*75% is only the author's opinion. Actual likelihood
In the midst of one of the most brutal heat waves in recent
history, the FTC has published a
research study taking window manufacturers to task for, among
other things, making aggressive "up to" claims regarding
savings on air conditioning bills. (In case you were one of the
millions sweltering without power, here is one of the ads that the
FTC focused on in its report.)
According to the FTC, the key take-away of the study is that
"when marketers use the phrase 'up to' in claims about
their products, many consumers are likely to believe that they will
achieve the maximum 'up to' results." See FTC Press
Release, June 29, 2012. Accordingly, the FTC warns that
advertisers using these claims should be able to substantiate that
consumers are "likely to achieve" the maximum results
promised under normal circumstances.
The study examines consumers' impressions upon exposure to
print advertisements for Bristol Windows with an "up to"
savings claim. Unsuspecting mall shoppers were intercepted by
researchers and presented with one of three variations of the ad
above: (1) "PROVEN TO SAVE UP TO 47%"; (2) "PROVEN
TO SAVE 47%"; AND (3) "PROVEN TO SAVE UP TO 47%*"
(with a conspicuous disclaimer: "The average Bristol Windows
owner saves about 25% on heating and cooling bills."). After
examining the ads, the consumers were asked a series of questions
to determine what messages the ads were communicating.
Here are a few of the conclusions that the FTC drew from the
Between 36% and 45.6% of all respondents exposed to the
"up to" version of the ad said that the ad stated or
implied savings of 47% without mentioning the "up to"
Almost half of respondents exposed to the "up to"
version of the ad indicated that half or more of Bristol Window
users could expect to save about 47% on their heating and cooling
Approximately 43% of respondents exposed to the ad containing
the disclosure indicated that, in their personal opinion, half or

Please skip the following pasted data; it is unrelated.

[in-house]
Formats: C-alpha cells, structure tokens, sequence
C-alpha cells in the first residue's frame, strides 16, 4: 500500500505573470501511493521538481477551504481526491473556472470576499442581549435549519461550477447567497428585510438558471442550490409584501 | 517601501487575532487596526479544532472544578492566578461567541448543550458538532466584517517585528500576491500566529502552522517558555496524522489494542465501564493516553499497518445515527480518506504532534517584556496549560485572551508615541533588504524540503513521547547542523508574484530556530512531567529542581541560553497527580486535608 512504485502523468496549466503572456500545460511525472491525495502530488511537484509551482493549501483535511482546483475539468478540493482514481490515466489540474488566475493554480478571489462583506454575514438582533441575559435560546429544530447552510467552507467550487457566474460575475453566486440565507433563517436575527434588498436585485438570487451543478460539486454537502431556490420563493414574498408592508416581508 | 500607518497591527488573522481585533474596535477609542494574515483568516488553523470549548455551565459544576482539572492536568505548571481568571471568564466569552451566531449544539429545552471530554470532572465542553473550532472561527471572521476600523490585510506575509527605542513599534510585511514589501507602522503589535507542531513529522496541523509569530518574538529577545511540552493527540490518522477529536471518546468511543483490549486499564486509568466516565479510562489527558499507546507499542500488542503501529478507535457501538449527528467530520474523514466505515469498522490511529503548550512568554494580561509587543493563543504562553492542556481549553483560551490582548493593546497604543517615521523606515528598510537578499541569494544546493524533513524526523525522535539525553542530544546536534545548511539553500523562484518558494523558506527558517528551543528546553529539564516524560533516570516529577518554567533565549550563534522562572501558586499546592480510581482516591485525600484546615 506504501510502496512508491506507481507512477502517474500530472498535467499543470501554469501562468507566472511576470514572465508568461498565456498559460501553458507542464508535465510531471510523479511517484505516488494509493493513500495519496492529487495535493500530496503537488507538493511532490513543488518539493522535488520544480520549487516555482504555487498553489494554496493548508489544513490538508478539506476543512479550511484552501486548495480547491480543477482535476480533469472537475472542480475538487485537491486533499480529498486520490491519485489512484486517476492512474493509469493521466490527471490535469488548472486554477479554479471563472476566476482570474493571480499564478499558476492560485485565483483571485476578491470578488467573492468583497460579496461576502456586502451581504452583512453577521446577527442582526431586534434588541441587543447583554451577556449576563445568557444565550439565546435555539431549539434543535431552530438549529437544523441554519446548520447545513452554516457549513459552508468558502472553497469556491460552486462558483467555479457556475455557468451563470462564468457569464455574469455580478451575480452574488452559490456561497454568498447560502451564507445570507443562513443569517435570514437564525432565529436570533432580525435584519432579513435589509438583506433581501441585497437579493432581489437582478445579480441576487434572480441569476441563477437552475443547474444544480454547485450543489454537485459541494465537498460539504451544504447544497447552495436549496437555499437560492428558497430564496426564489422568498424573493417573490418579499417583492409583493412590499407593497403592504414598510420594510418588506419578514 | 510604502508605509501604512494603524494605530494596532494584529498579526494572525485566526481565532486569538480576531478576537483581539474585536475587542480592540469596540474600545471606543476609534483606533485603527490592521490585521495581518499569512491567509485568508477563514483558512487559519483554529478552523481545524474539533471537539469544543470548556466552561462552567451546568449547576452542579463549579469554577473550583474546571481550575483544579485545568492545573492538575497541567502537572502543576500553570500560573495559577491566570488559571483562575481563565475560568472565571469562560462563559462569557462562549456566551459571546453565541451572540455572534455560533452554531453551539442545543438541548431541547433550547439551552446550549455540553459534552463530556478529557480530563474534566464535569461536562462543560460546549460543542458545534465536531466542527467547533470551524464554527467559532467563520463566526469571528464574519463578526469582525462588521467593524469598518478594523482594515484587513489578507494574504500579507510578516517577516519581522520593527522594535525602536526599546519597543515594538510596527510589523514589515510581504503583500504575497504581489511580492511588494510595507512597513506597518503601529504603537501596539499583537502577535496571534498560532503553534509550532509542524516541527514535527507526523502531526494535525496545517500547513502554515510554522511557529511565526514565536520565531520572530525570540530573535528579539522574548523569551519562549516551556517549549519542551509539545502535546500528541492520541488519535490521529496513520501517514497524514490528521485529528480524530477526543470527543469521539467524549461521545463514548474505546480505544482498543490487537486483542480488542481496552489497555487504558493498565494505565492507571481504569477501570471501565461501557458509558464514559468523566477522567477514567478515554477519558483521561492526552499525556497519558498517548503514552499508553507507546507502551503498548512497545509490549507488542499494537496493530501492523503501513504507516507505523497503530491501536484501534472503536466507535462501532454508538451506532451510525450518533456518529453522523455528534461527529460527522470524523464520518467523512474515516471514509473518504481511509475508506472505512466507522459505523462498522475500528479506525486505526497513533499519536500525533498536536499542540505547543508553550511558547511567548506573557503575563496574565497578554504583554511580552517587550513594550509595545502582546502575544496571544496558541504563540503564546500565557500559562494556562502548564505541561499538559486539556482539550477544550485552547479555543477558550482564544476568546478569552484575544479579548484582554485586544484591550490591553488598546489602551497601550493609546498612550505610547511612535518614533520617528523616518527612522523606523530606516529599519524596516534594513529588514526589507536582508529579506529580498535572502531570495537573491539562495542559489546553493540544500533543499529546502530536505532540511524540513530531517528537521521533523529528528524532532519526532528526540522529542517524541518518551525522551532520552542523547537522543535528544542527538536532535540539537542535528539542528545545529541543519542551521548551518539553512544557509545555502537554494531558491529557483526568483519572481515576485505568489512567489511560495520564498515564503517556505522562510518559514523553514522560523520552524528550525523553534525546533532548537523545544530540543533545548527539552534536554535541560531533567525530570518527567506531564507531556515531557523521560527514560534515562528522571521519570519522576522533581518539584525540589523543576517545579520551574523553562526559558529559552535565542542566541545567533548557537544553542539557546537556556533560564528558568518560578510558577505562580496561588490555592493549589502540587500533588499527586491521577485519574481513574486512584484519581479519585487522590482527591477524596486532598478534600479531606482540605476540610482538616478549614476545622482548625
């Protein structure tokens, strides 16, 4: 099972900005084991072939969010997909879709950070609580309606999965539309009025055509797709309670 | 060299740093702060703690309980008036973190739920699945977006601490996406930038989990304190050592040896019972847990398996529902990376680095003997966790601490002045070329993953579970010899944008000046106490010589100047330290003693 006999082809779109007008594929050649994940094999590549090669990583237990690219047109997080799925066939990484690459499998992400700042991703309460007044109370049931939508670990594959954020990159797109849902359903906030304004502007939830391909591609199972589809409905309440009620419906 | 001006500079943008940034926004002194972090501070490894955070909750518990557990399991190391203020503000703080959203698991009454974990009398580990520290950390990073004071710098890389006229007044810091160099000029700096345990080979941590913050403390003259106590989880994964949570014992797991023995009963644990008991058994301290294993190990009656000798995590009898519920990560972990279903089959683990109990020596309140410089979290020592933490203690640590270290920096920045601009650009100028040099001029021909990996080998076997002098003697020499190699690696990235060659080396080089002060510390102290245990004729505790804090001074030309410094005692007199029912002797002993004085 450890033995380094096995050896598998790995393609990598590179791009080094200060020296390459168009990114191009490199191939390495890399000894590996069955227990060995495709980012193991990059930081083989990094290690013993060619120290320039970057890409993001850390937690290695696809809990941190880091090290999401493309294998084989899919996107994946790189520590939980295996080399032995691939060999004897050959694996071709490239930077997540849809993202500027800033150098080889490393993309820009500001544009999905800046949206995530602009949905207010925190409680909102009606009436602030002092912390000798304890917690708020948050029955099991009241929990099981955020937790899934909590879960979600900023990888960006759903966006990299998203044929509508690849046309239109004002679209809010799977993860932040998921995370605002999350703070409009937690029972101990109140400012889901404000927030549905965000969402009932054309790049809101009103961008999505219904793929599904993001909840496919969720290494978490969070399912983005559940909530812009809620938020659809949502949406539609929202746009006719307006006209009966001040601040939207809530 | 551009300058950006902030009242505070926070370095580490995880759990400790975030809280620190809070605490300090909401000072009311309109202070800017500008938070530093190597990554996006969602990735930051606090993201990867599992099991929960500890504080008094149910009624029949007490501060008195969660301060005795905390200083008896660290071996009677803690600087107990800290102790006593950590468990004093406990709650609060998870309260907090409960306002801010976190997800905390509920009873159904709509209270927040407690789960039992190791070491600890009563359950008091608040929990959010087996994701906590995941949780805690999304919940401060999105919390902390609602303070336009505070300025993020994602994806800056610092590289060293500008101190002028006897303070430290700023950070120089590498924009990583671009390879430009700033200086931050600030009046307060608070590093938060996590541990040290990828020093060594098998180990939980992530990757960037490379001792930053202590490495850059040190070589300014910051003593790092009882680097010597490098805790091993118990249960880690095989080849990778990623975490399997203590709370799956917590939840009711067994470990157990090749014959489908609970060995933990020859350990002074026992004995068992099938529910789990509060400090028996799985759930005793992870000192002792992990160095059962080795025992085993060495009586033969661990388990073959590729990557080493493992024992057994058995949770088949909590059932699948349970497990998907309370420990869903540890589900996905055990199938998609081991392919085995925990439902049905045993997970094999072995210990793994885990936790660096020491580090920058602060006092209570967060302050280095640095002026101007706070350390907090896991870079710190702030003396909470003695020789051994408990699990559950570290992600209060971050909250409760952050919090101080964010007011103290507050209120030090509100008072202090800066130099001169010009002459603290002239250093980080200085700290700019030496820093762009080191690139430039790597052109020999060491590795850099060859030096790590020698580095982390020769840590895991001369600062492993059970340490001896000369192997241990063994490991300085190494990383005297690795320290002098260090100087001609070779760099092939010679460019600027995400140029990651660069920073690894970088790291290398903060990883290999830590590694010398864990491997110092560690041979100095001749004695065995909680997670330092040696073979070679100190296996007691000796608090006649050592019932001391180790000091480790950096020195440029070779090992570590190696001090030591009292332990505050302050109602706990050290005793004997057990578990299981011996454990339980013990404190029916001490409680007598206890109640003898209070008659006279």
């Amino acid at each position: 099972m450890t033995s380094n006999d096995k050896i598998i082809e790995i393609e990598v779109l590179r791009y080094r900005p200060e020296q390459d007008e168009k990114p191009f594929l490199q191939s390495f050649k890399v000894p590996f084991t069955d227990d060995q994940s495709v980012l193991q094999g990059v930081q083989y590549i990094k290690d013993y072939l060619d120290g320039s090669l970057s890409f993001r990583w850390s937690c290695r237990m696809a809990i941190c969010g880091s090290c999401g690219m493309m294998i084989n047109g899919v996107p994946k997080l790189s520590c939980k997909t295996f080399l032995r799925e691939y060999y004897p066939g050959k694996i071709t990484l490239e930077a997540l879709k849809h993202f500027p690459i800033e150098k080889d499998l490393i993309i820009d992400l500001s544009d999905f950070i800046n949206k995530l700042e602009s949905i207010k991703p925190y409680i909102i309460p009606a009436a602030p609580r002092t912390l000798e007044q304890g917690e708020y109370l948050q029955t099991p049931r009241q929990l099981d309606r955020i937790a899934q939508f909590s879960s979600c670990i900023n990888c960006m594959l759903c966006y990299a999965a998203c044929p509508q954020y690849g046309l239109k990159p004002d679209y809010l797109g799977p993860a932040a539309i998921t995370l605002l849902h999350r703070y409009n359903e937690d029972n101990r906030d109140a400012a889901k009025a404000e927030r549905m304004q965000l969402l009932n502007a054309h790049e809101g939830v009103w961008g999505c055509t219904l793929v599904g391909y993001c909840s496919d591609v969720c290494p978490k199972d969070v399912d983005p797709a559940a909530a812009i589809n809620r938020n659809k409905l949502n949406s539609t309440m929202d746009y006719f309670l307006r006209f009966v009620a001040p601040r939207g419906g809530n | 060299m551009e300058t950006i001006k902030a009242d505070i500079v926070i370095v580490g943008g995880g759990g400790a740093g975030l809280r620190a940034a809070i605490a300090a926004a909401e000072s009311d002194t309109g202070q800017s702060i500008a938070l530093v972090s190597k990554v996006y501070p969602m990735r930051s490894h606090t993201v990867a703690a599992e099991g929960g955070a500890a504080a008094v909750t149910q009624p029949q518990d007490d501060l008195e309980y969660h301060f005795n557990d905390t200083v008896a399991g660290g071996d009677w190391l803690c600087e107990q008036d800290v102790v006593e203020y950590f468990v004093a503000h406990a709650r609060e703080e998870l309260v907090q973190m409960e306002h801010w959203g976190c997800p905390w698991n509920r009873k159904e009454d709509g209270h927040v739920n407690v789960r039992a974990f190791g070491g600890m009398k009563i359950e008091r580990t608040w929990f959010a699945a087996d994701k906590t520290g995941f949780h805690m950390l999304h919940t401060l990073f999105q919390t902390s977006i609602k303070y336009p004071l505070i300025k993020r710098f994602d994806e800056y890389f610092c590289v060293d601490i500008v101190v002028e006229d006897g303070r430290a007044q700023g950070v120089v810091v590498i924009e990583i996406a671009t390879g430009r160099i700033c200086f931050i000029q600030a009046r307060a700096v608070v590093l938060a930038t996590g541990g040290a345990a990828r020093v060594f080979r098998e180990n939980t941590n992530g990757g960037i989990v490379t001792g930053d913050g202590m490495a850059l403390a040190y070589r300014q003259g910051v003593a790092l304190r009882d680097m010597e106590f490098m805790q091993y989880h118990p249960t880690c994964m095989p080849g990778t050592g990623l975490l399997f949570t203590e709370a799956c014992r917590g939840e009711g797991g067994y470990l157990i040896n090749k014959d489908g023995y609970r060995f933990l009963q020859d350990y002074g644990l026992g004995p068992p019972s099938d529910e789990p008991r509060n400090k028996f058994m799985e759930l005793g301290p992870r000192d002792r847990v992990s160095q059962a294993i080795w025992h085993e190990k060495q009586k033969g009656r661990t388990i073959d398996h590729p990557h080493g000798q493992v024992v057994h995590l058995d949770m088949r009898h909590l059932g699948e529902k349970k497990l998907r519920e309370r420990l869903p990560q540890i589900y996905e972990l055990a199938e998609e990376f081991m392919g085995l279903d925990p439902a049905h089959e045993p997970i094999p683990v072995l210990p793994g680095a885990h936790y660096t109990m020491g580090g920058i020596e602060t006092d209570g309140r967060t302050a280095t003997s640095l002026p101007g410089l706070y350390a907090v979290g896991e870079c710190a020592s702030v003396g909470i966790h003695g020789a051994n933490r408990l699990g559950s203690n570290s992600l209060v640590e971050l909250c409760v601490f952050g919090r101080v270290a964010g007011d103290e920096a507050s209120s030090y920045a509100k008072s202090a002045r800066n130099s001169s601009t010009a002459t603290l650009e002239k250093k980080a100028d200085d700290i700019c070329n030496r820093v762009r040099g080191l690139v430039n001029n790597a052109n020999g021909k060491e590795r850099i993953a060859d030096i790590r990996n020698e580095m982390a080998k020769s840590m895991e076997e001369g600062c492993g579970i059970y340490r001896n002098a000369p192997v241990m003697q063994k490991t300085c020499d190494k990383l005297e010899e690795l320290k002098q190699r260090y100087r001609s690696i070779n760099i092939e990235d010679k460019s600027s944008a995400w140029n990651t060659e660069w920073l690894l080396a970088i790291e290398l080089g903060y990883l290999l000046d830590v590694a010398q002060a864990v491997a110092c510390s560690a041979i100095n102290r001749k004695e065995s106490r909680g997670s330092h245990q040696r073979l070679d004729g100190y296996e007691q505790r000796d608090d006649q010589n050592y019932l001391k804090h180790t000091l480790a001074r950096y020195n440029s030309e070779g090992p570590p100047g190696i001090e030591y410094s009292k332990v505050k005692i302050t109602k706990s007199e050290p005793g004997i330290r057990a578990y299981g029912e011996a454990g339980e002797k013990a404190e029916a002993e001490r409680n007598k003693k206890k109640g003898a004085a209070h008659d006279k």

more of Bristol Windows users could expect to save about 47% on
their heating and cooling bills.
The FTC has always been vigilant to fence in outrageous savings
claims where the advertised results (e.g., up to 75% savings!) are
unlikely to be realized by an "appreciable number of consumers
under circumstances normally and expectably encountered by
consumers." See, e.g., Plaskolite, Inc., 101 FTC 344, 350
(1983). Of course, what constitutes an "appreciable
number" is not always apparent. Decisions of the National
Advertising Division, a self-regulatory association administered by
the Better Business Bureau, might lead advertisers to believe that
the appreciable number standard is easily met. In the context of
"up to" claims comparing prices against a competitor
("save up to 75% off competitor's prices), the NAD has
interpreted "appreciable number" to require that the
number of sales at the maximum savings comprise a "significant
percentage" of all items in the offering and has held that 10%
is a significant percentage. See, e.g., America West Airlines,
Inc., NAD Case Reports, Dec. 1, 1994 (Case #3160).
However, any notion that the bright-line, ten-percent rule will
ensure compliance with the "appreciable number" test in
the wake of this recent study is, well, out the window. If
anything, the FTC has recently signaled an intention to require an
even stricter standard for substantiating "up to" claims.
In the series of related cases in which the FTC commissioned the
research study, the FTC settled with five replacement window
sellers and, in the consent orders, required the companies to
refrain from making "up to" claim unless they could
ensure that "all or almost all consumers are likely to receive
the maximum represented savings."
Whether a judge would ever find an "up to" claim
deceptive or misleading because the advertiser did not have proof
that all or almost all consumers were likely to receive the maximum
savings is debatable. It sure seems like such a standard is just a
round-about way of outlawing up to claims altogether, and unless
the FTC can prove that such claims are inherently deceptive, it
seems likely that a court would not go so far as to prohibit
"up to" claims. But in the meantime, advertisers should
proceed with caution. If you cannot prove that consumers are
"likely to achieve" the maximum results, you may want to
stay away from "up to" claims.
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